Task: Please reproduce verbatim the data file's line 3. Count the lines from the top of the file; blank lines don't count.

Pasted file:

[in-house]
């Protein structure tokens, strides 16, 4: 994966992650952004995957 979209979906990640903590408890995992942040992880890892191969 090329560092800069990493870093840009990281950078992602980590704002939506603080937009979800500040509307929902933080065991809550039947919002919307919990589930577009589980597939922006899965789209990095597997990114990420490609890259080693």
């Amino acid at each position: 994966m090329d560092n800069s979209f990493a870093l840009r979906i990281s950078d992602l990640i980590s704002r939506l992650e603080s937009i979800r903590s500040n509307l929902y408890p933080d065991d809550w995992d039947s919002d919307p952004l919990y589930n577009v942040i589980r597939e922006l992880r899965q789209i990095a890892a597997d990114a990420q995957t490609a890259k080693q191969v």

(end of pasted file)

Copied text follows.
């Amino acid at each position: 994966m090329d560092n800069s979209f990493a870093l840009r979906i990281s950078d992602l990640i980590s704002r939506l992650e603080s937009i979800r903590s500040n509307l929902y408890p933080d065991d809550w995992d039947s919002d919307p952004l919990y589930n577009v942040i589980r597939e922006l992880r899965q789209i990095a890892a597997d990114a990420q995957t490609a890259k080693q191969v």